Out of pocket early learning and care costs have risen 10% in just two years, the latest CPI figures confirm. The annual inflation rate has risen to 3.8 per cent for the year ending in June 2021, with the end of the government’s free childcare policy a key driver of inflation and a hit to household budgets.
Georgie Dent, Executive Director of The Parenthood, said the figures released today show government policies to make early learning and childcare more affordable have fallen short.
“Out of pocket child care costs have risen by 10% as parents are caught in the vice of rising child care fees and inadequate government subsidies that leave Australian families paying more than virtually any industrialized country,” she said.
“Out of pocket early learning and care costs are now 7.6% higher than when the government’s signature child care legislation took effect four years ago, and higher in every state except Victoria.
“Given Australian parents already pay some of the highest fees in the world, it is vital for families and the economy that the Federal government tackles affordability in early learning and care.
“These increases don’t include the fee hikes that some services implemented at the start of the new financial year.
“Recent analysis from the Victoria University’s Mitchell Institute found early learning and care is currently unaffordable for 386,000 Australian families or 39% of families who use early education and care.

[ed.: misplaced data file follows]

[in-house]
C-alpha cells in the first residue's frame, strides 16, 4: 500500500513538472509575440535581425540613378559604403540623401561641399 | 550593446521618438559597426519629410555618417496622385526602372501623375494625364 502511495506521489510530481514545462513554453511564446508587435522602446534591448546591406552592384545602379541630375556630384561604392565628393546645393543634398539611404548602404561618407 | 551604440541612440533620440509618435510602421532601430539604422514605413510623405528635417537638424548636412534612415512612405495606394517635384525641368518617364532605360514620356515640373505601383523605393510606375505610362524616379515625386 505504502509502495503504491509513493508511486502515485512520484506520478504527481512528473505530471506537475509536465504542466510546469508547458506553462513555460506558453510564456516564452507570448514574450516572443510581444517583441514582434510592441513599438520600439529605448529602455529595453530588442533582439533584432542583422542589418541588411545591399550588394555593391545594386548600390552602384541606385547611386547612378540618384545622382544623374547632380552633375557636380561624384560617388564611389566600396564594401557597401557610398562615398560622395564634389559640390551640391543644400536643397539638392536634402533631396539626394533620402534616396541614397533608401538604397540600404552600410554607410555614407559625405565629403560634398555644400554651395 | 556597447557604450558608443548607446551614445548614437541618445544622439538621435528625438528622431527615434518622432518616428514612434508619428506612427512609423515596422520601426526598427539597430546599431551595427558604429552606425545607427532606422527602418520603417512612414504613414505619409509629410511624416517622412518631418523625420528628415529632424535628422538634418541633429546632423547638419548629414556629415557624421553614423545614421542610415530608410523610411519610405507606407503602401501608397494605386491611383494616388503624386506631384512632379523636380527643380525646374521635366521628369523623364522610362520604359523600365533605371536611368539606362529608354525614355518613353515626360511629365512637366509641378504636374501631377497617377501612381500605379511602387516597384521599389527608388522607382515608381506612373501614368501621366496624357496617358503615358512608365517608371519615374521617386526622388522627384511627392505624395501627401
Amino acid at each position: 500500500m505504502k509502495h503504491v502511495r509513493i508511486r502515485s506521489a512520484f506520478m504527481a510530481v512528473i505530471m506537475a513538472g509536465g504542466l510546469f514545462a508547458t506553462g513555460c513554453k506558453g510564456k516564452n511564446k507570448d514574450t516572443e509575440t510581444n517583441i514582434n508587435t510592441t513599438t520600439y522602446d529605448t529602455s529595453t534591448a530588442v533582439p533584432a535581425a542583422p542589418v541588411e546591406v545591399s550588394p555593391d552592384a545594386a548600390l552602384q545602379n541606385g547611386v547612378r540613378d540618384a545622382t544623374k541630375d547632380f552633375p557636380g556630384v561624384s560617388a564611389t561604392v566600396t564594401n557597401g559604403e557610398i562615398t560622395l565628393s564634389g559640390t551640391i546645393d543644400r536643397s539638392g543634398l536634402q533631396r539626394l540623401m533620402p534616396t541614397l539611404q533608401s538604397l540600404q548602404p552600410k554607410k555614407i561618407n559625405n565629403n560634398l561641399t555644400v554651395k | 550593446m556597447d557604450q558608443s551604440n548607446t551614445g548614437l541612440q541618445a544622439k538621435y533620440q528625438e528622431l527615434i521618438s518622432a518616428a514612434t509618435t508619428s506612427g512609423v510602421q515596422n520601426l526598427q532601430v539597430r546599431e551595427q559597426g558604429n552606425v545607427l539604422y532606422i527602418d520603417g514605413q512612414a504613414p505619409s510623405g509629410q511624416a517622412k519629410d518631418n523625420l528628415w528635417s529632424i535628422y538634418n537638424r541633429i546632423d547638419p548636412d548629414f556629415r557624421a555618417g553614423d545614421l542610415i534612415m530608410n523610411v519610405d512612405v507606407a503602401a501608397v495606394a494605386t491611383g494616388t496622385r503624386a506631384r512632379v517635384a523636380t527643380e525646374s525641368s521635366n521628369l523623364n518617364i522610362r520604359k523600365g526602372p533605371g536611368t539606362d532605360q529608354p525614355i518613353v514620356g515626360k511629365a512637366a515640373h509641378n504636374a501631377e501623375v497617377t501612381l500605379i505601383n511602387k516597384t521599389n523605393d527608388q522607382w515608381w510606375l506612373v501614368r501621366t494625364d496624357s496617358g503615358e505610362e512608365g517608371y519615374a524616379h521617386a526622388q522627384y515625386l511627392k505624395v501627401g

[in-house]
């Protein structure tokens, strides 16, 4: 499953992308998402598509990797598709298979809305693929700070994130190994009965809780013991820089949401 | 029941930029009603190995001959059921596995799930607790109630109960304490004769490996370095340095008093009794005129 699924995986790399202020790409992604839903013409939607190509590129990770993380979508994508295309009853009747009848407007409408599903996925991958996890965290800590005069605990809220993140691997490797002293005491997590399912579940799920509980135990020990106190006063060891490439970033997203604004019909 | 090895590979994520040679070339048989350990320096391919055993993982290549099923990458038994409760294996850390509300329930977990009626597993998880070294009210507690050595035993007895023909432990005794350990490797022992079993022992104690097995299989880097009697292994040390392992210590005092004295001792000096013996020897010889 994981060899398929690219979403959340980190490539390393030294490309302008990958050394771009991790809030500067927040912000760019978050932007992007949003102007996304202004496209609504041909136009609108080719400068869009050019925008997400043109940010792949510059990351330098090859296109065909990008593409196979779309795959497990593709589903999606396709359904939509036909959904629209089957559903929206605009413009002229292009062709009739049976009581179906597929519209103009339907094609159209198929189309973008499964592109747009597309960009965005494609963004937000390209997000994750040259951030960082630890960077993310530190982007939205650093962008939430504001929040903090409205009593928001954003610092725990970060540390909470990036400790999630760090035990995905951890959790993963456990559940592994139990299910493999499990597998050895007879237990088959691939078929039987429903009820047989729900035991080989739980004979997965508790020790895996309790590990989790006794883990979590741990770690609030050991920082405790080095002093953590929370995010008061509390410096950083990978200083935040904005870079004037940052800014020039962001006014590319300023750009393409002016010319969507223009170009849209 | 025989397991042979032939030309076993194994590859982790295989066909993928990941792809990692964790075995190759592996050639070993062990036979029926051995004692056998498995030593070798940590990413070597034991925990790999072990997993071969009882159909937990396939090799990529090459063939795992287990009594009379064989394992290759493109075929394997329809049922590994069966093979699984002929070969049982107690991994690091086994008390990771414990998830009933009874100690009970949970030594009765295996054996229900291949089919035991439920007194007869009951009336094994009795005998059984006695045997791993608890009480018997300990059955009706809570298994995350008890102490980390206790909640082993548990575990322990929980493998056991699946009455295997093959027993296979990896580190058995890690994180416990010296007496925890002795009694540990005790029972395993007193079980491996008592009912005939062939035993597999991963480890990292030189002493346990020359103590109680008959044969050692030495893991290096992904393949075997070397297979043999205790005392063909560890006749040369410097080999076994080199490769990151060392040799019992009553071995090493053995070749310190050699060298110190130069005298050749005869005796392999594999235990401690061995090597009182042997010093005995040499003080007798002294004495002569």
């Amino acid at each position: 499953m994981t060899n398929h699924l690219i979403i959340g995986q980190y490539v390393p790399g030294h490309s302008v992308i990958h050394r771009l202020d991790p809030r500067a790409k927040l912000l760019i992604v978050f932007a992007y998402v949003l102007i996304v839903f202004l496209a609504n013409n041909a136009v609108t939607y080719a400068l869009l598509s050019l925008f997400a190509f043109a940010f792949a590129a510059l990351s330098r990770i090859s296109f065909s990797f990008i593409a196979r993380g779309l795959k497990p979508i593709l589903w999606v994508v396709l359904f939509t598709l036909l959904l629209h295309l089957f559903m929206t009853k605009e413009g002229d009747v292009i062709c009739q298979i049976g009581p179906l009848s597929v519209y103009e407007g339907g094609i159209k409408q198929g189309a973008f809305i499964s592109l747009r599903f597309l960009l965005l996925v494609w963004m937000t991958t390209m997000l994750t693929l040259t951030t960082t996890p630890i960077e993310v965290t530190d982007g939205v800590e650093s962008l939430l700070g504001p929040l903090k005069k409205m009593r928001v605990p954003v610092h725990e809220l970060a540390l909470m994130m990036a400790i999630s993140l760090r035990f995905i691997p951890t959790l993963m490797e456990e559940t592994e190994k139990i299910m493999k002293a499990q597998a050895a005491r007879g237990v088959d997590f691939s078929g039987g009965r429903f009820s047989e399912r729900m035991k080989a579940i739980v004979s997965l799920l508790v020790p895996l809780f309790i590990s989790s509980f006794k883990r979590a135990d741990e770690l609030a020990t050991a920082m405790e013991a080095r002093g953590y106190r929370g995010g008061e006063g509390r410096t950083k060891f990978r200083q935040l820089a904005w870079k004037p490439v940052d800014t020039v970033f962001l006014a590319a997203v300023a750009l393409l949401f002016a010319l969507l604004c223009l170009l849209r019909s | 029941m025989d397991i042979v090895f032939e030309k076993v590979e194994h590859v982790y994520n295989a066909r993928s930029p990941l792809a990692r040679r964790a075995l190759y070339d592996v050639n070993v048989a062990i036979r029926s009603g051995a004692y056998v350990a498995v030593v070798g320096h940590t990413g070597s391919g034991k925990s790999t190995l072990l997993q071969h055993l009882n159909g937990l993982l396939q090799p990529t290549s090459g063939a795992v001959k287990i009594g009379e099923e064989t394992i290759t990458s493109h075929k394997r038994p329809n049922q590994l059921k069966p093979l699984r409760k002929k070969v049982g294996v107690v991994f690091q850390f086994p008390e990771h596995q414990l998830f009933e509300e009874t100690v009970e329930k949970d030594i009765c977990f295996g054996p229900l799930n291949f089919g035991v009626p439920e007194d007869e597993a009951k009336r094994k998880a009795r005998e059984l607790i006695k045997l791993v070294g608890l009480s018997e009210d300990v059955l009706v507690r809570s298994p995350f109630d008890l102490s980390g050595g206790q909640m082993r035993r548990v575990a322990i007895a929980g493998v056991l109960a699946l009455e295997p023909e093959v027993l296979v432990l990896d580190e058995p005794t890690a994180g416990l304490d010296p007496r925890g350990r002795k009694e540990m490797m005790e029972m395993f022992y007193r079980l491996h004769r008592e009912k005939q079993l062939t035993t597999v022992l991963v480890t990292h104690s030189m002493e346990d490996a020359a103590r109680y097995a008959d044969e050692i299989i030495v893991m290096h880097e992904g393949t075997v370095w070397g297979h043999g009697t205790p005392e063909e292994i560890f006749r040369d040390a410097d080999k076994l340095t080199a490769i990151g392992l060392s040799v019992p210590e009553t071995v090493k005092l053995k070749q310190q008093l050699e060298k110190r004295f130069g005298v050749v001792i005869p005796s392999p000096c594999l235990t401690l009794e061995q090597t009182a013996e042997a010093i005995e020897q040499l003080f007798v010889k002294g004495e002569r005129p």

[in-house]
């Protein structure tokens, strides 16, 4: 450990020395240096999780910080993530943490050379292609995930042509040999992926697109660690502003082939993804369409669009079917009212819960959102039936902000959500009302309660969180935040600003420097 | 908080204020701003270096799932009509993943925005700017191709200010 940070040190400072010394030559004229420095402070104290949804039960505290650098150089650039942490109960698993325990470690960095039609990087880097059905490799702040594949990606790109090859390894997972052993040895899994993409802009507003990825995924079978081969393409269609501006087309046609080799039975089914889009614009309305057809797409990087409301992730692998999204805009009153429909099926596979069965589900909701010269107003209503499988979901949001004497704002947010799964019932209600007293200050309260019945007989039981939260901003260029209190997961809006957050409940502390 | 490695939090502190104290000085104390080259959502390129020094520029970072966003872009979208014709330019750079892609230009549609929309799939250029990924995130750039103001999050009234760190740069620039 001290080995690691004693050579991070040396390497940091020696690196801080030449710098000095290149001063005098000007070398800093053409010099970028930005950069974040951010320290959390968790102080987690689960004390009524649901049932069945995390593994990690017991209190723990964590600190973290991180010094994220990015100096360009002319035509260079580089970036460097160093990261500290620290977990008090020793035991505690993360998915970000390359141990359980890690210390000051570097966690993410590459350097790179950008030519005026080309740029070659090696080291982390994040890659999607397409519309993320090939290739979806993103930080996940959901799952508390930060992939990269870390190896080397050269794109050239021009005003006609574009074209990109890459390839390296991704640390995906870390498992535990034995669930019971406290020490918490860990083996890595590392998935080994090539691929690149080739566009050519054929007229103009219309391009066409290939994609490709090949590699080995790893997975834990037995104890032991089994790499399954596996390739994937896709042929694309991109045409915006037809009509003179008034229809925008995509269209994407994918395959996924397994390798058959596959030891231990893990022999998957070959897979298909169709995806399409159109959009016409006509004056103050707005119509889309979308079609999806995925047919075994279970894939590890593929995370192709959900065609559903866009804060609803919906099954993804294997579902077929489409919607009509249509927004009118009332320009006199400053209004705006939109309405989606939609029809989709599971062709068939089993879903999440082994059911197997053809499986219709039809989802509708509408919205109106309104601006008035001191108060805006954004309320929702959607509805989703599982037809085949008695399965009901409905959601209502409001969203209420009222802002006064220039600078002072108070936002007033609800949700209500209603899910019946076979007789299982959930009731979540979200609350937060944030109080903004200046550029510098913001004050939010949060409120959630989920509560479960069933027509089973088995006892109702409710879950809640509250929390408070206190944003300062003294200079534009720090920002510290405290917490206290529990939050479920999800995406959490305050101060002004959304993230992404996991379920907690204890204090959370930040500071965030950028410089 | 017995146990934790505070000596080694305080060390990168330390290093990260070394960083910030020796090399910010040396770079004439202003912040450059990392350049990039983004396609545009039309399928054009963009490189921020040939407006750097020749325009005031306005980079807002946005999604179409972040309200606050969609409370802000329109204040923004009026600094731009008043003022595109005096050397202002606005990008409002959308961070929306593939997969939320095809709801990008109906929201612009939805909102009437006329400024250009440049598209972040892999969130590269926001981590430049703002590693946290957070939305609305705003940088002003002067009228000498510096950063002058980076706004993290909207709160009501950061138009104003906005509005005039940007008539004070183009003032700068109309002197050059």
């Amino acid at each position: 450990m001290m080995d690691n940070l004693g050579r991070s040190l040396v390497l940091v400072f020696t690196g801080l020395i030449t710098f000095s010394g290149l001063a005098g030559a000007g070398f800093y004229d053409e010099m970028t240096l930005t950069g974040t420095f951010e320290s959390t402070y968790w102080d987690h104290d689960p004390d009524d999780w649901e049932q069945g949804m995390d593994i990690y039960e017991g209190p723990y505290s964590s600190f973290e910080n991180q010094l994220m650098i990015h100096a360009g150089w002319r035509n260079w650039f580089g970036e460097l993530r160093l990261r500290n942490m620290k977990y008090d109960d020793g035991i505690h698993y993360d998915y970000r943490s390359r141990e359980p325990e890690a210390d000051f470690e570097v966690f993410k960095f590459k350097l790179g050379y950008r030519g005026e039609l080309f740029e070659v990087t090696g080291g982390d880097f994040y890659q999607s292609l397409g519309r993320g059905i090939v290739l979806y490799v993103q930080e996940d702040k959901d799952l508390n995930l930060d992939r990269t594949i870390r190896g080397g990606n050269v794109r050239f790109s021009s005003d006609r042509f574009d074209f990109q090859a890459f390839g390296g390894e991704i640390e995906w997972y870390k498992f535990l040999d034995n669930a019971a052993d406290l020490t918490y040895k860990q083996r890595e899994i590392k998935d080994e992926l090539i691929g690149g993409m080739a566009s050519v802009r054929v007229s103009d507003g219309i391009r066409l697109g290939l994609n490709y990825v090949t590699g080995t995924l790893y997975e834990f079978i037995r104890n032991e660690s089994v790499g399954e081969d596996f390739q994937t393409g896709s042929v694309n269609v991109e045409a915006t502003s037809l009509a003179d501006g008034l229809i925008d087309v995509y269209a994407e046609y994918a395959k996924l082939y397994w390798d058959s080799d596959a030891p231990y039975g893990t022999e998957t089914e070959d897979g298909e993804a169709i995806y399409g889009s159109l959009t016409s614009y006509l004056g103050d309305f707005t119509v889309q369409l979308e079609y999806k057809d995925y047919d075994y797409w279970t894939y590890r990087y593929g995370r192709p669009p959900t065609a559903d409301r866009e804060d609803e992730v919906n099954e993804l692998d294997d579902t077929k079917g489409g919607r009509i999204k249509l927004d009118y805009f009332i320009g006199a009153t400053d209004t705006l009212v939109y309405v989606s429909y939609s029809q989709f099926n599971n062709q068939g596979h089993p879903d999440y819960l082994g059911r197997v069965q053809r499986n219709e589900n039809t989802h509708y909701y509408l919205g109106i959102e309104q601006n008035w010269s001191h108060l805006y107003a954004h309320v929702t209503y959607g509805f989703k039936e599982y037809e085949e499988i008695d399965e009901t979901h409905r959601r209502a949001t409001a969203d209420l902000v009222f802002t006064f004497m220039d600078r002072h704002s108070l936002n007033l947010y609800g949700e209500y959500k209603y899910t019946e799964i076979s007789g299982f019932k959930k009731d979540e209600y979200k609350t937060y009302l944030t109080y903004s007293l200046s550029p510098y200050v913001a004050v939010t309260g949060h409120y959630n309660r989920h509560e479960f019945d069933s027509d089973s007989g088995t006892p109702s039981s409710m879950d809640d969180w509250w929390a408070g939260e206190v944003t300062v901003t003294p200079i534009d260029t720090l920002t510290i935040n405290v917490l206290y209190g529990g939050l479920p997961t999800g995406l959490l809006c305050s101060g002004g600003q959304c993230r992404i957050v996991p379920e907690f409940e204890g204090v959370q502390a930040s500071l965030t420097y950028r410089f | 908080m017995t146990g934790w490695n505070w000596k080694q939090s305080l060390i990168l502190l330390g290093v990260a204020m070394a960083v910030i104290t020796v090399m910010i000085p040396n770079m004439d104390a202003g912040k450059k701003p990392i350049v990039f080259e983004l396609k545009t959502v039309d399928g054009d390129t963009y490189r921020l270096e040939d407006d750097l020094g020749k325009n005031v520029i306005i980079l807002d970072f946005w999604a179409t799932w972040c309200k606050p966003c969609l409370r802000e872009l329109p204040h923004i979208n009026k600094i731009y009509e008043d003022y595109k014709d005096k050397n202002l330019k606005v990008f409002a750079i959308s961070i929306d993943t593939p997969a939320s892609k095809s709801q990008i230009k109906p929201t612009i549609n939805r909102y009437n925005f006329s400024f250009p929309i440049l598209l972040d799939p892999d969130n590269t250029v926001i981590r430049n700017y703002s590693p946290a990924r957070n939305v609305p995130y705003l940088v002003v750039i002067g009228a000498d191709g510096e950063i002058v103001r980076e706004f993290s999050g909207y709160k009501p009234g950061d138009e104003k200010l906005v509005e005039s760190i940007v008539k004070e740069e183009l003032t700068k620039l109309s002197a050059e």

“The burden of early learning and care fees force too many working families into terrible choices, including discouraging women from going back to work and removing young children from early learning programs that are crucial for their early development.
“Recent research by The Front Project showed the high fees are even stopping people from having more children. More than half of the 1700 respondents said 'it’s hardly worth working' once the fees are taken into account.
“Australia must urgently invest in universal access to high quality, affordable and accessible early learning and care. We need the early years firmly on the agenda of national cabinet to prioritise reform of the early learning system,” Ms Dent said.
Earlier this year, The Parenthood commissioned Equity Economics to model the impact on Australia’s gross domestic product if early childcare education and care was provided free to Australian children, particularly those aged three to five, and parents were offered up to a year’s support to stay at home to care for their children.
It found national GDP would increase by 4.1% by 2050, or in dollar terms add $166 billion to the economy.
ABS CPI data available here: